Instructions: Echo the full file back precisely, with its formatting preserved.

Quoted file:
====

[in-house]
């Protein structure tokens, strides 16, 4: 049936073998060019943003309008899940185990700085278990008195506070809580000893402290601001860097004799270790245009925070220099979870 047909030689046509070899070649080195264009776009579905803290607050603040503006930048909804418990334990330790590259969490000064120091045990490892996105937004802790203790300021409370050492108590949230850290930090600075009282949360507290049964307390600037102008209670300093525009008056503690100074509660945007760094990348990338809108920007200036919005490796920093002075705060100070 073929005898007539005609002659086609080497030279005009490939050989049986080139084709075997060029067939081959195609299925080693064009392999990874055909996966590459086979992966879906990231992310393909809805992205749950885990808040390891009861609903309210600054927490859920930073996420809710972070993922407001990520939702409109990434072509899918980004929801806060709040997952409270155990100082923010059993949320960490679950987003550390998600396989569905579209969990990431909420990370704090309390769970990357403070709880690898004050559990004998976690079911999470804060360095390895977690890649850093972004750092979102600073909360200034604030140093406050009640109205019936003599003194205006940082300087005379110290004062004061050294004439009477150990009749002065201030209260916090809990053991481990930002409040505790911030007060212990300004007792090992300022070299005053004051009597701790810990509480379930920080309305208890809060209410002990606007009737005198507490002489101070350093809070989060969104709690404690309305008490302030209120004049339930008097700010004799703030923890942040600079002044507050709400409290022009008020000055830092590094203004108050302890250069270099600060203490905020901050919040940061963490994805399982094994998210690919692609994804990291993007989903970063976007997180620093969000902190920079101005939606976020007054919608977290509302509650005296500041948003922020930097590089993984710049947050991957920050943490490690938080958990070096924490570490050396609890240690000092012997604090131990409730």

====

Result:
[in-house]
């Protein structure tokens, strides 16, 4: 049936073998060019943003309008899940185990700085278990008195506070809580000893402290601001860097004799270790245009925070220099979870 047909030689046509070899070649080195264009776009579905803290607050603040503006930048909804418990334990330790590259969490000064120091045990490892996105937004802790203790300021409370050492108590949230850290930090600075009282949360507290049964307390600037102008209670300093525009008056503690100074509660945007760094990348990338809108920007200036919005490796920093002075705060100070 073929005898007539005609002659086609080497030279005009490939050989049986080139084709075997060029067939081959195609299925080693064009392999990874055909996966590459086979992966879906990231992310393909809805992205749950885990808040390891009861609903309210600054927490859920930073996420809710972070993922407001990520939702409109990434072509899918980004929801806060709040997952409270155990100082923010059993949320960490679950987003550390998600396989569905579209969990990431909420990370704090309390769970990357403070709880690898004050559990004998976690079911999470804060360095390895977690890649850093972004750092979102600073909360200034604030140093406050009640109205019936003599003194205006940082300087005379110290004062004061050294004439009477150990009749002065201030209260916090809990053991481990930002409040505790911030007060212990300004007792090992300022070299005053004051009597701790810990509480379930920080309305208890809060209410002990606007009737005198507490002489101070350093809070989060969104709690404690309305008490302030209120004049339930008097700010004799703030923890942040600079002044507050709400409290022009008020000055830092590094203004108050302890250069270099600060203490905020901050919040940061963490994805399982094994998210690919692609994804990291993007989903970063976007997180620093969000902190920079101005939606976020007054919608977290509302509650005296500041948003922020930097590089993984710049947050991957920050943490490690938080958990070096924490570490050396609890240690000092012997604090131990409730």